In the Democratic Republic of Congo (DRC), TSF/Youth in Agribusiness Team in collaboration with The Creating Sustainable Youth MSMEs Through Urban Farming (SYMUF) trained and connected 61 youths to high-yielding technologies in Cassava, Poultry, Aquaculture, Soybean, and Vegetable value chains. This capacity-building initiative, which ended on 25 May 2023, aimed to equip the youths with the necessary skills to establish and manage profitable agribusiness ventures. Continuous business coaching will be provided to these youth to ensure the development of bankable business plans and that they can actually sustain their ventures in agriculture.
In South Sudan, the TAAT Youth in Agribusiness Compact was invited by the United Nations’ Food & Agriculture Organization (FAO) to visit their project sites in eastern equatorial Kapoeta and Juba. The compact team identified the need to deploy business plan and management skills in the country’s emergency crops, including Maize, Livestock, Sorghum, and Vegetable, to engage the youth in profitable agribusiness. Youth groups were identified with an approach for further capacity building established and to be strengthened during TAAT implementation.
In Benin, ENABLE-TAAT completed the training of 284 youths through experiential learning on TAAT technologies in Cassava, Aquaculture, Small Ruminants, Maize, and Vegetables. This capacity building on Good Agronomic Practices was conducted using the compact’s agribusiness park in the IITA Benin station. Also, the compact visited the university of Abomey-Calavi to facilitate discussions with the leadership of the faculty of agriculture and used this medium to link 200 youth farmers to TAAT technologies.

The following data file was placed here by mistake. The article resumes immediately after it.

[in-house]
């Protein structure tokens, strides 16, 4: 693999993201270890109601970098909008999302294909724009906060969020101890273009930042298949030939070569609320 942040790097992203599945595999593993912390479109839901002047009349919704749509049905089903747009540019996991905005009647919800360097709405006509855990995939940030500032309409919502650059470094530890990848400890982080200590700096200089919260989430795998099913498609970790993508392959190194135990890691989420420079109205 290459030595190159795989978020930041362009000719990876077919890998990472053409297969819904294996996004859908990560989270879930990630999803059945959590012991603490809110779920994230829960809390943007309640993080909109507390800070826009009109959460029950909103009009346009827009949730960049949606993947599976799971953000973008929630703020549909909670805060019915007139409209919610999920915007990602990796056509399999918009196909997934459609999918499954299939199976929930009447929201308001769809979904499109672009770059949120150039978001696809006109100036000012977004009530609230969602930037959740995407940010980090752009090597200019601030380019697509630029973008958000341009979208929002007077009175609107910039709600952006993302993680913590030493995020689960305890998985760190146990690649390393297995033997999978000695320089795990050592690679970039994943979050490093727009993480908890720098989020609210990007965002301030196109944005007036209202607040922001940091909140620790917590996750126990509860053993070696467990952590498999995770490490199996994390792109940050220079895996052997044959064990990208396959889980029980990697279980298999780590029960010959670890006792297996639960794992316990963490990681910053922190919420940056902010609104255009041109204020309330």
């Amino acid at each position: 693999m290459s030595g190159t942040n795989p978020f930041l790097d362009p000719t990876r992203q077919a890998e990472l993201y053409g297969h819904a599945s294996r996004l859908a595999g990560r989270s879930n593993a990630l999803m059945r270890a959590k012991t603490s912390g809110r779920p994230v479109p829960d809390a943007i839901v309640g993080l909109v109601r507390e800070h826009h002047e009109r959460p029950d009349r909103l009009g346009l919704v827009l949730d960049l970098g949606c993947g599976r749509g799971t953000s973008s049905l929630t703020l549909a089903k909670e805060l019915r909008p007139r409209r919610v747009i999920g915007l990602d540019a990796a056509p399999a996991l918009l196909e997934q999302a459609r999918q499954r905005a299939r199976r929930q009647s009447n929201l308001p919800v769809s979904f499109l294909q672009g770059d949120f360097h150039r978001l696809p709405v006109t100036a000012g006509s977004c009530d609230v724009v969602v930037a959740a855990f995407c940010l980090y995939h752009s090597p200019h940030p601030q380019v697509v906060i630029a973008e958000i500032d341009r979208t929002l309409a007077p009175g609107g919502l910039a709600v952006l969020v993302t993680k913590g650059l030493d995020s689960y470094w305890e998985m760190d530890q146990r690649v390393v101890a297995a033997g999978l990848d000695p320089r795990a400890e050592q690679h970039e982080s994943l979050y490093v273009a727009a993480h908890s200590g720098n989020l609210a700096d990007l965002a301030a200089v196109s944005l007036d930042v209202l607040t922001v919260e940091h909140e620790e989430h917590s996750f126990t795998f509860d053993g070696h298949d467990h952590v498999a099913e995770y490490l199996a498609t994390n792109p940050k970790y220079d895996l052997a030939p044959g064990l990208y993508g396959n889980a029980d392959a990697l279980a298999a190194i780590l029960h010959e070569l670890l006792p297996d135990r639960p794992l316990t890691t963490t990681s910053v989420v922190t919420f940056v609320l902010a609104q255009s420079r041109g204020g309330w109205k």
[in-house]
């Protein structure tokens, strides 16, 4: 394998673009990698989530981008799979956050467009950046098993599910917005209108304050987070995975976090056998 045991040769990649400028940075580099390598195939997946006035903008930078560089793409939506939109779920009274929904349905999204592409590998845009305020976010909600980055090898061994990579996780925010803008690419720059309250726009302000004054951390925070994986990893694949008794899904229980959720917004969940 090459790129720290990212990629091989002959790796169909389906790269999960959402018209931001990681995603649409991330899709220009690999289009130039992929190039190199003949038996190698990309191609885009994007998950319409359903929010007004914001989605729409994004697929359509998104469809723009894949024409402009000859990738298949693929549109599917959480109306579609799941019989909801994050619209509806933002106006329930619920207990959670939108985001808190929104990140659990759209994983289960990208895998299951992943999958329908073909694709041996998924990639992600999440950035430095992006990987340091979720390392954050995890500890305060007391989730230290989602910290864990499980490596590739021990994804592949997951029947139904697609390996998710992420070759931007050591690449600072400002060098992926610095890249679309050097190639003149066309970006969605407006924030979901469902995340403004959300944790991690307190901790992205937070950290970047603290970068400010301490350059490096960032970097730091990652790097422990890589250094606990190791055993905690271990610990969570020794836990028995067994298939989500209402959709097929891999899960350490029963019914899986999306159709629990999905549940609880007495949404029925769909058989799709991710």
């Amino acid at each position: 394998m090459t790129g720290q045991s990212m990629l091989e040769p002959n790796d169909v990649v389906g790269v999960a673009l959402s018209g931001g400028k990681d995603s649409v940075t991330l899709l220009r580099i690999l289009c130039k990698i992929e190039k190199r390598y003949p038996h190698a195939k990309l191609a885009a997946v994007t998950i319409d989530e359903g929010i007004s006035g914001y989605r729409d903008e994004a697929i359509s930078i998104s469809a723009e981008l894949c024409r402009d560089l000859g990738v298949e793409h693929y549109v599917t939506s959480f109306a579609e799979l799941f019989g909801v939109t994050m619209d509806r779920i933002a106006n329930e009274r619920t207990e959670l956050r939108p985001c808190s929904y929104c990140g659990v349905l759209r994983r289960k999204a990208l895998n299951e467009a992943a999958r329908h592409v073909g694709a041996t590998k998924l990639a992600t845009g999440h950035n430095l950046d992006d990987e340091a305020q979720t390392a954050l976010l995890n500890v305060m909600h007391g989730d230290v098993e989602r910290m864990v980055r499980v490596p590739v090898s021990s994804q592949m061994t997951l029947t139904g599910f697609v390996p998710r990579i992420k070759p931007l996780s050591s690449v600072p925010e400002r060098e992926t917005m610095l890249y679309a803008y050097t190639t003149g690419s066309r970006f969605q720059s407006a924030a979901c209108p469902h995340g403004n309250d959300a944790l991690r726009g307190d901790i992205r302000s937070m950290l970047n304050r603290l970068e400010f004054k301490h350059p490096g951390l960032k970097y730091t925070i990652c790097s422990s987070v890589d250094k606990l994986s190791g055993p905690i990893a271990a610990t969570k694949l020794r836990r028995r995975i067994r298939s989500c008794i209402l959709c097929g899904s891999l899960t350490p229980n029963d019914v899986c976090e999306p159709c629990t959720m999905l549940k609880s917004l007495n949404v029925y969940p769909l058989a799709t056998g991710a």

In Uganda, ENABLE-TAAT actively took part in an agricultural demonstration and symposium arranged by Ibanda University. The event aimed to highlight the achievements of previous ENABLE-TAAT interventions, and beneficiaries were invited to showcase their successful agribusiness products. These included nutritious porridge made from vitamin A maize, crispy snacks made from OFSP (orange-fleshed sweet potatoes), premium cassava flour, and a silage machine for demonstrating animal feed production using silage. The symposium served as a platform to exhibit and promote thriving youth ventures. Around 650 young individuals attended the symposium, with plans for their engagement in upcoming ENABLE-TAAT activities.
In Kenya, Tanzania and Zambia, ENABLE-TAAT teams located in these countries participated in a series of community events focused on agricultural production technologies and mechanisms to be used that encourage better understanding on how to penetrate markets and gain more customers. This provided an avenue for ENABLE TAAT to link more youth farmers to high-yielding TAAT climate-resilient technologies with complimentary support that helps youth build their portfolios in agriculture as a business. These community outreach events resulted in the registration of 177, 1495 and 170 youths, respectively, while approximately 3,000 youth were reached through various outreach and capacity-building initiatives.